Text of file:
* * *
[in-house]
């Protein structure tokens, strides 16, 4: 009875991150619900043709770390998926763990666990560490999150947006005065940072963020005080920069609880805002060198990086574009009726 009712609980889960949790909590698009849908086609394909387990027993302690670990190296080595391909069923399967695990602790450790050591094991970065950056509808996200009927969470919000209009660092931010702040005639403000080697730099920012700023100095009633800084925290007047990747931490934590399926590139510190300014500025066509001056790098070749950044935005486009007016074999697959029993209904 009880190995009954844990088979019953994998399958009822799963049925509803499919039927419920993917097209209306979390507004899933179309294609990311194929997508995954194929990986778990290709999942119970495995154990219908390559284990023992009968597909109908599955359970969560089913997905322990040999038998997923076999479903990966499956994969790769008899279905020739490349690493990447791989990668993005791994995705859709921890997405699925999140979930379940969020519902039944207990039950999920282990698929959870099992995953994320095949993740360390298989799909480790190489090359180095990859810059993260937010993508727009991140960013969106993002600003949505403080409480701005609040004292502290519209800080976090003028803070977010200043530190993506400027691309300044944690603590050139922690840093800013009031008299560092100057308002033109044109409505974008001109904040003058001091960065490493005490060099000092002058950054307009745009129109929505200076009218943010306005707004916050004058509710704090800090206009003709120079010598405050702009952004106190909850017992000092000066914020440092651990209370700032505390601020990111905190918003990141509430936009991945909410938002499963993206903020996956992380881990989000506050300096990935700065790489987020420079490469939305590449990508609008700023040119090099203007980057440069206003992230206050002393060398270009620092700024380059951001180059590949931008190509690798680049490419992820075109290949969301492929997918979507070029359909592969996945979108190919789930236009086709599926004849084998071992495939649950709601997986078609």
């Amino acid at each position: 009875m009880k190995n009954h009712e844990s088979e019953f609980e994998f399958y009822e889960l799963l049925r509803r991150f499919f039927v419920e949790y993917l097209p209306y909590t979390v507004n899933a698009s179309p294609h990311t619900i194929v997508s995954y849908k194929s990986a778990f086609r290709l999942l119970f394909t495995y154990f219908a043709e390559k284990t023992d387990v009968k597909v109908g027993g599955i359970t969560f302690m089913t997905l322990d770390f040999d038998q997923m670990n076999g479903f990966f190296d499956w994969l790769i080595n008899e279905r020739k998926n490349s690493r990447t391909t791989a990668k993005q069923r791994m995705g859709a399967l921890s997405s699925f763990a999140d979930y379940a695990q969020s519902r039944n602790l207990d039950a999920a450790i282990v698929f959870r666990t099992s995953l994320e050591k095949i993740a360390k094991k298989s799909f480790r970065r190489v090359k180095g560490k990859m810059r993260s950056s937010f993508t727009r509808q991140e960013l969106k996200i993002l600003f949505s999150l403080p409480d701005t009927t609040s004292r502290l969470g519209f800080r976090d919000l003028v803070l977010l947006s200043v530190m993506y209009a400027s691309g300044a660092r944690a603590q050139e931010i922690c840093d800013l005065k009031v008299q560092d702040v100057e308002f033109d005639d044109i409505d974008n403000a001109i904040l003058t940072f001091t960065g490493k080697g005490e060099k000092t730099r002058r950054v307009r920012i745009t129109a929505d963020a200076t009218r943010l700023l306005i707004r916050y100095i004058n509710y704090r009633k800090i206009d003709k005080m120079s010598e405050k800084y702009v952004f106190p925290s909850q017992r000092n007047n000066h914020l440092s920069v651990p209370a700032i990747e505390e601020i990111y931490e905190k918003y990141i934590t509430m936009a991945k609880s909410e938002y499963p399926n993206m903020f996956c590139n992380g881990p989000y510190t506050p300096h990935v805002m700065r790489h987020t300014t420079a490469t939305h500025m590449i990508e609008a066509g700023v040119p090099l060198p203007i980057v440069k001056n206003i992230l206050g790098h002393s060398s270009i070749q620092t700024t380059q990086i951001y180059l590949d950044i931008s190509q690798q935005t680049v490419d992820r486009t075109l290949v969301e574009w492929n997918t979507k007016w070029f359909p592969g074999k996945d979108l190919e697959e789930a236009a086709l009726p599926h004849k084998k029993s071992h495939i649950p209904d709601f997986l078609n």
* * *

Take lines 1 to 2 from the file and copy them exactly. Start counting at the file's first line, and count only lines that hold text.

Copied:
[in-house]
């Protein structure tokens, strides 16, 4: 009875991150619900043709770390998926763990666990560490999150947006005065940072963020005080920069609880805002060198990086574009009726 009712609980889960949790909590698009849908086609394909387990027993302690670990190296080595391909069923399967695990602790450790050591094991970065950056509808996200009927969470919000209009660092931010702040005639403000080697730099920012700023100095009633800084925290007047990747931490934590399926590139510190300014500025066509001056790098070749950044935005486009007016074999697959029993209904 009880190995009954844990088979019953994998399958009822799963049925509803499919039927419920993917097209209306979390507004899933179309294609990311194929997508995954194929990986778990290709999942119970495995154990219908390559284990023992009968597909109908599955359970969560089913997905322990040999038998997923076999479903990966499956994969790769008899279905020739490349690493990447791989990668993005791994995705859709921890997405699925999140979930379940969020519902039944207990039950999920282990698929959870099992995953994320095949993740360390298989799909480790190489090359180095990859810059993260937010993508727009991140960013969106993002600003949505403080409480701005609040004292502290519209800080976090003028803070977010200043530190993506400027691309300044944690603590050139922690840093800013009031008299560092100057308002033109044109409505974008001109904040003058001091960065490493005490060099000092002058950054307009745009129109929505200076009218943010306005707004916050004058509710704090800090206009003709120079010598405050702009952004106190909850017992000092000066914020440092651990209370700032505390601020990111905190918003990141509430936009991945909410938002499963993206903020996956992380881990989000506050300096990935700065790489987020420079490469939305590449990508609008700023040119090099203007980057440069206003992230206050002393060398270009620092700024380059951001180059590949931008190509690798680049490419992820075109290949969301492929997918979507070029359909592969996945979108190919789930236009086709599926004849084998071992495939649950709601997986078609």